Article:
Taken from http://www.sciencedaily.com
Apes bite and try to break a tube to retrieve the food inside while children follow the experimenter’s example to get inside the tube to retrieve the prize, showing that even before preschool, toddlers are more sophisticated in their social learning skills than their closest primate relatives, according to a report published in the 7 September issue of the journal Science.
Chimpanzees participated in a comprehensive battery of tasks comparing their physical and social cognitive abilities to those of 2-year-old human children.
Continue reading ‘Higher Social Skills Are Distinctly Human, Toddler And Ape Study Reveals’
Published September 12, 2007
Biology , General Interest , Linguistics
The relationship between genes and language is probably the most difficult and delicate area of the language evolution debate. On the one hand, your individual language is clearly not chosen by your genes (a child can learn whichever language it is raised with) but the capacity for language has always been assumed to have a clear genetic basis, even if the Chomskian linguists have made no effort to explain how it evolved. The discovery of the FOXP2 gene gave hope that some part of the genetic basis of language had been found, but as yet there have been no major genetic breakthroughs to explain the Language Acquisition Device. What little examination there has recently been on the genetic basis for language, has begun to focus on the idea that there is a far for sophisticated relationship between the genetic and the linguistic layer. In this interesting model, subtle iterated changes can manifest in language over generations, motivated by slight genetic variations. A brilliant new paper by the Edinburgh LEC’s own (and rather lovely) Bob Ladd and Dan Dediu has really put the cat amongst the pigeons by finding a correlation between allele frequency in two genes and the proportion of tonal languages.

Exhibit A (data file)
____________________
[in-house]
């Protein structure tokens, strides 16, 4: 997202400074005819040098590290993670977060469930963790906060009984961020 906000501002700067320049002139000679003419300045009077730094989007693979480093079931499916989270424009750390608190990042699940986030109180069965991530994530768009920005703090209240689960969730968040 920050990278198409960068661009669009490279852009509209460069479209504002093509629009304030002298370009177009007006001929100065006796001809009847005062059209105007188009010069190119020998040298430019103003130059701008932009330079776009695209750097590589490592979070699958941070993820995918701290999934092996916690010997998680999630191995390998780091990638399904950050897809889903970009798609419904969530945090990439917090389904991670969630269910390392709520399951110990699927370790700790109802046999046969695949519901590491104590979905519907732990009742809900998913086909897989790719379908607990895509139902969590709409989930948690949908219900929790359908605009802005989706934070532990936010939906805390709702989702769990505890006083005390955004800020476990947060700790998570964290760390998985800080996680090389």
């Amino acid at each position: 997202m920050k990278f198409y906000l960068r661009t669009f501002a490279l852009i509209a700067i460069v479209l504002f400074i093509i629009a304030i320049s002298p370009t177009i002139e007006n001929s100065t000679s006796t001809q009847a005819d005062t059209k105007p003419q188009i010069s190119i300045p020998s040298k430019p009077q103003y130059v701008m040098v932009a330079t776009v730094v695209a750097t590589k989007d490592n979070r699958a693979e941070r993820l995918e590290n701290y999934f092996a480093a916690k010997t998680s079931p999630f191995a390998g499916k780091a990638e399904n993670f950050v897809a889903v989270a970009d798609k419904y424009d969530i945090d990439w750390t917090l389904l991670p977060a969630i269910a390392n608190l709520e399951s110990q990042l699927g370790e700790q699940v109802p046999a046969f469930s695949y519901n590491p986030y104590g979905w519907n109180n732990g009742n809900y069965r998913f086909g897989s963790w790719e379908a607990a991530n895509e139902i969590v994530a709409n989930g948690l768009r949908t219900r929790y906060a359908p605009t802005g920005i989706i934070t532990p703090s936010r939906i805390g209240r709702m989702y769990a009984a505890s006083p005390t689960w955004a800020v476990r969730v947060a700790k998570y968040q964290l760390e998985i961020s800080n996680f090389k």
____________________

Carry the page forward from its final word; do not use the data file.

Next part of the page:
Continue reading ‘Linguistic tone and genetics’